Can a single session of motor imagery promote motor learning of locomotion in older adults? A randomized controlled trial
Authors Nicholson VP, Keogh JWL, Low Choy NL
Received 2 February 2018
Accepted for publication 24 February 2018
Published 23 April 2018 Volume 2018:13 Pages 713—722
Checked for plagiarism Yes
Review by Single anonymous peer review
Peer reviewer comments 2
Editor who approved publication: Dr Richard Walker
Vaughan P Nicholson,1 Justin WL Keogh,2–4 Nancy L Low Choy1
1School of Physiotherapy, Australian Catholic University, Brisbane, QLD, Australia; 2Faculty of Health Sciences and Medicine, Bond University, Robina, QLD, Australia; 3Human Potential Centre, AUT University, Auckland, New Zealand; 4Cluster for Health Improvement, Faculty of Science, Health, Education and Engineering, University of the Sunshine Coast, Sunshine Coast, QLD, Australia
Purpose: To investigate the influence of a single session of locomotor-based motor imagery training on motor learning and physical performance.
Patients and methods: Thirty independent adults aged >65 years took part in the randomized controlled trial. The study was conducted within an exercise science laboratory. Participants were randomly divided into three groups following baseline locomotor testing: motor imagery training, physical training, and control groups. The motor imagery training group completed 20 imagined repetitions of a locomotor task, the physical training group completed 20 physical repetitions of a locomotor task, and the control group spent 25 minutes playing mentally stimulating games on an iPad. Imagined and physical performance times were measured for each training repetition. Gait speed (preferred and fast), timed-up-and-go, gait variability and the time to complete an obstacle course were completed before and after the single training session.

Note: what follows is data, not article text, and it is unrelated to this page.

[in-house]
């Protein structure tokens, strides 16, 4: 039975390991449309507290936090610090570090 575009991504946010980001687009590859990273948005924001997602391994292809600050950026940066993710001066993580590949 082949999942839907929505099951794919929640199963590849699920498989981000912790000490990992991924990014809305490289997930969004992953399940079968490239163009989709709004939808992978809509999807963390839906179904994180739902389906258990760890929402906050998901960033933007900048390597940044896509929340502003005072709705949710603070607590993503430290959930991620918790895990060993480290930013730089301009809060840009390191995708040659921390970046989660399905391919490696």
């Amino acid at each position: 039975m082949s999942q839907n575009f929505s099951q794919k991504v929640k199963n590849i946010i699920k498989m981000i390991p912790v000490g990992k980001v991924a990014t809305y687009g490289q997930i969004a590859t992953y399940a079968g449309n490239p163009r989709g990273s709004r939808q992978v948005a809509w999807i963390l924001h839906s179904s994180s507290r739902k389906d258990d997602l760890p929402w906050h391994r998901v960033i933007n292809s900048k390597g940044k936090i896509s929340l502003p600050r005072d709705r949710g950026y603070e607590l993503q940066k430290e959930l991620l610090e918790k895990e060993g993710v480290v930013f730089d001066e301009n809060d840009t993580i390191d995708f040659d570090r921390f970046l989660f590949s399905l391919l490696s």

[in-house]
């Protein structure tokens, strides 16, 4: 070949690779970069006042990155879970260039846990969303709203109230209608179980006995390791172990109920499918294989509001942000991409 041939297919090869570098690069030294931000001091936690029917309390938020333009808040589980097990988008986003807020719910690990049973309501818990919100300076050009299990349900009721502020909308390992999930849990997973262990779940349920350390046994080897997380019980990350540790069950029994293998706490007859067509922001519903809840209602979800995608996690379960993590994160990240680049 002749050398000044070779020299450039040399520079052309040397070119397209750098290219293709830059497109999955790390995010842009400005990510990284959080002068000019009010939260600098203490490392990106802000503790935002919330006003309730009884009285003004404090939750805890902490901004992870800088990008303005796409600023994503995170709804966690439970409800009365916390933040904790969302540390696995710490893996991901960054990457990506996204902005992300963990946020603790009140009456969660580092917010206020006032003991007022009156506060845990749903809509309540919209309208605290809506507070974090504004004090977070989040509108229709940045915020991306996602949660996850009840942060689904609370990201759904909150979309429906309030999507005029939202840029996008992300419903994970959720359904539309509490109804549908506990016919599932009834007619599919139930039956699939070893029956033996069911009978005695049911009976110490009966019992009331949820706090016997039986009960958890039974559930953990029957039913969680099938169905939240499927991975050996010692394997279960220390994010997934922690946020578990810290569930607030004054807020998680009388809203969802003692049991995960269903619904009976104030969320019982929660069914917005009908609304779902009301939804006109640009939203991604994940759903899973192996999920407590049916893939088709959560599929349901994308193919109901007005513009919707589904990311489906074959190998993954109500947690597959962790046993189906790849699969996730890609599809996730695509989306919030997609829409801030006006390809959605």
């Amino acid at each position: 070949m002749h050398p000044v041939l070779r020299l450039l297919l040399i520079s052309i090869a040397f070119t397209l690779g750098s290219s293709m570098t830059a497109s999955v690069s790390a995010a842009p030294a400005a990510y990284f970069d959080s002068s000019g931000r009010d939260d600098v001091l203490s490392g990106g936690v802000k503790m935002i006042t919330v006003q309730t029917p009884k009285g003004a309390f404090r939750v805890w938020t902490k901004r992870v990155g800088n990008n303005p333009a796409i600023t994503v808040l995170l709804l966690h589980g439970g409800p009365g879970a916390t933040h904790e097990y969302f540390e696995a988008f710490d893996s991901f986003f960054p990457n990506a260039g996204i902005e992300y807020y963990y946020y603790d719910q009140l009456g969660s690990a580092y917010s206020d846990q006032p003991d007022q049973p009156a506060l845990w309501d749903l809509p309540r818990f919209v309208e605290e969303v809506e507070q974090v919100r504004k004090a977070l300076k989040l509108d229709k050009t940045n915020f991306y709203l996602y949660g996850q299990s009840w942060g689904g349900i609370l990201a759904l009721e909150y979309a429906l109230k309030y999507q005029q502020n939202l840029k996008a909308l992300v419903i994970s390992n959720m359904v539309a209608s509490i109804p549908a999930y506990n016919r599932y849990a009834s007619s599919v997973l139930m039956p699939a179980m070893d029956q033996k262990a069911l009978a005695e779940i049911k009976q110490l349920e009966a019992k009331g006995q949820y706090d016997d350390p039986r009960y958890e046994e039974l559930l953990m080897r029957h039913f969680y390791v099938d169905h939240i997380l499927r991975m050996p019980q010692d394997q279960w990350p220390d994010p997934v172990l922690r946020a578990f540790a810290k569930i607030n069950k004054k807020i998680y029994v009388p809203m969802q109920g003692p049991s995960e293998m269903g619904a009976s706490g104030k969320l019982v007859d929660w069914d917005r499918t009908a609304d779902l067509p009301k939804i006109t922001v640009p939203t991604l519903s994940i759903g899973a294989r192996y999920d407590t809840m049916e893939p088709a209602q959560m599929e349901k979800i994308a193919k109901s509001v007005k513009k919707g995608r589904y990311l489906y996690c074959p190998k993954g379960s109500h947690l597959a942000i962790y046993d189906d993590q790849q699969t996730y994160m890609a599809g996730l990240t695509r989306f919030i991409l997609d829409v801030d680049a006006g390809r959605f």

Results: Motor learning occurred in both the motor imagery training and physical training groups. Motor imagery training led to refinements in motor planning resulting in imagined movements better matching the physically performed movement at the end of training. Motor imagery and physical training also promoted improvements in some locomotion outcomes as demonstrated by medium to large effect size improvements after training for fast gait speed and timed-up-and-go. There were no training effects on gait variability.
Conclusion: A single session of motor imagery training promoted motor learning of locomotion in independent older adults. Motor imagery training of a specific locomotor task also had a positive transfer effect on related physical locomotor performance outcomes.
Keywords: mental practice, gait, elderly, rehabilitation, mobility, motor imagery, motor control
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